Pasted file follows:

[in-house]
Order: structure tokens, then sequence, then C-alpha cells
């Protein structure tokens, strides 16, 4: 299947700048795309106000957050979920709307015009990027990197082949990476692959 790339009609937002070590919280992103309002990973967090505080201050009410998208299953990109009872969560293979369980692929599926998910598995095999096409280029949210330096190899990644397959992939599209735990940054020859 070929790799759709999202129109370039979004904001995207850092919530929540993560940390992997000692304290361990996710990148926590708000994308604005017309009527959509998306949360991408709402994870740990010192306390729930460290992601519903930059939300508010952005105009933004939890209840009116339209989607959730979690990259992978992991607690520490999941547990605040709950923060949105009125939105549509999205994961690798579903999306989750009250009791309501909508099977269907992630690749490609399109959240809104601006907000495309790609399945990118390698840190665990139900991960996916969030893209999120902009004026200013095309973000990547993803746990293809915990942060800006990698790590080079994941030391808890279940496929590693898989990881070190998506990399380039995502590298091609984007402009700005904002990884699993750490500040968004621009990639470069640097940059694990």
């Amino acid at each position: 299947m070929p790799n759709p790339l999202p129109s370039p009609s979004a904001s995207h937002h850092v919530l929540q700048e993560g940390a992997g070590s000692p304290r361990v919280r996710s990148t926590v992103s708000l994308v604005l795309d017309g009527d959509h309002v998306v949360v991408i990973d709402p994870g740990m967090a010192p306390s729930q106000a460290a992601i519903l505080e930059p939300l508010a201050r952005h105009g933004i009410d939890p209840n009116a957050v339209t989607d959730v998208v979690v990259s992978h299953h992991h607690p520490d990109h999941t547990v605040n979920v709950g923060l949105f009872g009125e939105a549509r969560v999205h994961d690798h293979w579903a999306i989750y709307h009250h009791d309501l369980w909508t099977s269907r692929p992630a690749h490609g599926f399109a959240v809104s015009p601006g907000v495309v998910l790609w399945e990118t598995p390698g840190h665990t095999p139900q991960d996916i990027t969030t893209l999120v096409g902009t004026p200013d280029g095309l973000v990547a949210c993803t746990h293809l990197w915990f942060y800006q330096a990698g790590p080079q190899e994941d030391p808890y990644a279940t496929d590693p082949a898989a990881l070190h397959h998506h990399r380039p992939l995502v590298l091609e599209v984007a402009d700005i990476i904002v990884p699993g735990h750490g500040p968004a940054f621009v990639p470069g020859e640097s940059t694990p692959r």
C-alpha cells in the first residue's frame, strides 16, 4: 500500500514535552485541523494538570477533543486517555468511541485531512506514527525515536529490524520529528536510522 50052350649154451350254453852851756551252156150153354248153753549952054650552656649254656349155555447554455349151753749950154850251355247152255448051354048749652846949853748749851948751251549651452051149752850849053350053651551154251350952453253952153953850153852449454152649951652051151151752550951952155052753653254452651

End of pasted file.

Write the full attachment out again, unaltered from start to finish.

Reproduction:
[in-house]
Order: structure tokens, then sequence, then C-alpha cells
């Protein structure tokens, strides 16, 4: 299947700048795309106000957050979920709307015009990027990197082949990476692959 790339009609937002070590919280992103309002990973967090505080201050009410998208299953990109009872969560293979369980692929599926998910598995095999096409280029949210330096190899990644397959992939599209735990940054020859 070929790799759709999202129109370039979004904001995207850092919530929540993560940390992997000692304290361990996710990148926590708000994308604005017309009527959509998306949360991408709402994870740990010192306390729930460290992601519903930059939300508010952005105009933004939890209840009116339209989607959730979690990259992978992991607690520490999941547990605040709950923060949105009125939105549509999205994961690798579903999306989750009250009791309501909508099977269907992630690749490609399109959240809104601006907000495309790609399945990118390698840190665990139900991960996916969030893209999120902009004026200013095309973000990547993803746990293809915990942060800006990698790590080079994941030391808890279940496929590693898989990881070190998506990399380039995502590298091609984007402009700005904002990884699993750490500040968004621009990639470069640097940059694990």
């Amino acid at each position: 299947m070929p790799n759709p790339l999202p129109s370039p009609s979004a904001s995207h937002h850092v919530l929540q700048e993560g940390a992997g070590s000692p304290r361990v919280r996710s990148t926590v992103s708000l994308v604005l795309d017309g009527d959509h309002v998306v949360v991408i990973d709402p994870g740990m967090a010192p306390s729930q106000a460290a992601i519903l505080e930059p939300l508010a201050r952005h105009g933004i009410d939890p209840n009116a957050v339209t989607d959730v998208v979690v990259s992978h299953h992991h607690p520490d990109h999941t547990v605040n979920v709950g923060l949105f009872g009125e939105a549509r969560v999205h994961d690798h293979w579903a999306i989750y709307h009250h009791d309501l369980w909508t099977s269907r692929p992630a690749h490609g599926f399109a959240v809104s015009p601006g907000v495309v998910l790609w399945e990118t598995p390698g840190h665990t095999p139900q991960d996916i990027t969030t893209l999120v096409g902009t004026p200013d280029g095309l973000v990547a949210c993803t746990h293809l990197w915990f942060y800006q330096a990698g790590p080079q190899e994941d030391p808890y990644a279940t496929d590693p082949a898989a990881l070190h397959h998506h990399r380039p992939l995502v590298l091609e599209v984007a402009d700005i990476i904002v990884p699993g735990h750490g500040p968004a940054f621009v990639p470069g020859e640097s940059t694990p692959r």
C-alpha cells in the first residue's frame, strides 16, 4: 500500500514535552485541523494538570477533543486517555468511541485531512506514527525515536529490524520529528536510522 50052350649154451350254453852851756551252156150153354248153753549952054650552656649254656349155555447554455349151753749950154850251355247152255448051354048749652846949853748749851948751251549651452051149752850849053350053651551154251350952453253952153953850153852449454152649951652051151151752550951952155052753653254452651